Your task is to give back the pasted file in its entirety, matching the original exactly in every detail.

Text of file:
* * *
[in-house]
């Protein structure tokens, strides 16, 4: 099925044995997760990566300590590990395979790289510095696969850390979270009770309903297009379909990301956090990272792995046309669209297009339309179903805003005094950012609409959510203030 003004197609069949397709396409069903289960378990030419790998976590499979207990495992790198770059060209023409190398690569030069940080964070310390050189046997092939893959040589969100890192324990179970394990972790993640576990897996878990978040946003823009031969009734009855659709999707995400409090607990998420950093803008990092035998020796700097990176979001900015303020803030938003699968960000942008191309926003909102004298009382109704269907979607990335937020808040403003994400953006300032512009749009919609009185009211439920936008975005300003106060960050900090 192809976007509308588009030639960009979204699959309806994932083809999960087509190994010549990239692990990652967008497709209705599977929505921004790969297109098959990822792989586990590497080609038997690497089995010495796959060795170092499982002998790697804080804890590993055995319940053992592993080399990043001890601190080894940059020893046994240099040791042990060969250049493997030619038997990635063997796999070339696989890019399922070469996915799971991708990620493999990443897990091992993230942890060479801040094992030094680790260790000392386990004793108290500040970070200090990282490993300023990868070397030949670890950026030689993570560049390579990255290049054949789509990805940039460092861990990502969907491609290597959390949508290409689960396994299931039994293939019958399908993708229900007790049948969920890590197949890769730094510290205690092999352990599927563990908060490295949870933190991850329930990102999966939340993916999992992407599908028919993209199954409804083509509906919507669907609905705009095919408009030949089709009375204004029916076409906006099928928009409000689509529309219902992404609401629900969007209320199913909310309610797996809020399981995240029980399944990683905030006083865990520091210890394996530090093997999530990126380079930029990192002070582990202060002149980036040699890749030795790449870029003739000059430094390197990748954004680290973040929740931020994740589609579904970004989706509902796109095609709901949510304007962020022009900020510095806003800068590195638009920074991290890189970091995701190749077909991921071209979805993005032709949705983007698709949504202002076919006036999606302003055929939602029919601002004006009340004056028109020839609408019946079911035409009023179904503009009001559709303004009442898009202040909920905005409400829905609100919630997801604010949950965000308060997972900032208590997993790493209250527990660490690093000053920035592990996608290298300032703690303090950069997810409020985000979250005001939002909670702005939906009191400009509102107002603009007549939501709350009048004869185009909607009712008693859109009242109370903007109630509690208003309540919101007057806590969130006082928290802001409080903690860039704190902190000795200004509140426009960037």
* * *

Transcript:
[in-house]
């Protein structure tokens, strides 16, 4: 099925044995997760990566300590590990395979790289510095696969850390979270009770309903297009379909990301956090990272792995046309669209297009339309179903805003005094950012609409959510203030 003004197609069949397709396409069903289960378990030419790998976590499979207990495992790198770059060209023409190398690569030069940080964070310390050189046997092939893959040589969100890192324990179970394990972790993640576990897996878990978040946003823009031969009734009855659709999707995400409090607990998420950093803008990092035998020796700097990176979001900015303020803030938003699968960000942008191309926003909102004298009382109704269907979607990335937020808040403003994400953006300032512009749009919609009185009211439920936008975005300003106060960050900090 192809976007509308588009030639960009979204699959309806994932083809999960087509190994010549990239692990990652967008497709209705599977929505921004790969297109098959990822792989586990590497080609038997690497089995010495796959060795170092499982002998790697804080804890590993055995319940053992592993080399990043001890601190080894940059020893046994240099040791042990060969250049493997030619038997990635063997796999070339696989890019399922070469996915799971991708990620493999990443897990091992993230942890060479801040094992030094680790260790000392386990004793108290500040970070200090990282490993300023990868070397030949670890950026030689993570560049390579990255290049054949789509990805940039460092861990990502969907491609290597959390949508290409689960396994299931039994293939019958399908993708229900007790049948969920890590197949890769730094510290205690092999352990599927563990908060490295949870933190991850329930990102999966939340993916999992992407599908028919993209199954409804083509509906919507669907609905705009095919408009030949089709009375204004029916076409906006099928928009409000689509529309219902992404609401629900969007209320199913909310309610797996809020399981995240029980399944990683905030006083865990520091210890394996530090093997999530990126380079930029990192002070582990202060002149980036040699890749030795790449870029003739000059430094390197990748954004680290973040929740931020994740589609579904970004989706509902796109095609709901949510304007962020022009900020510095806003800068590195638009920074991290890189970091995701190749077909991921071209979805993005032709949705983007698709949504202002076919006036999606302003055929939602029919601002004006009340004056028109020839609408019946079911035409009023179904503009009001559709303004009442898009202040909920905005409400829905609100919630997801604010949950965000308060997972900032208590997993790493209250527990660490690093000053920035592990996608290298300032703690303090950069997810409020985000979250005001939002909670702005939906009191400009509102107002603009007549939501709350009048004869185009909607009712008693859109009242109370903007109630509690208003309540919101007057806590969130006082928290802001409080903690860039704190902190000795200004509140426009960037």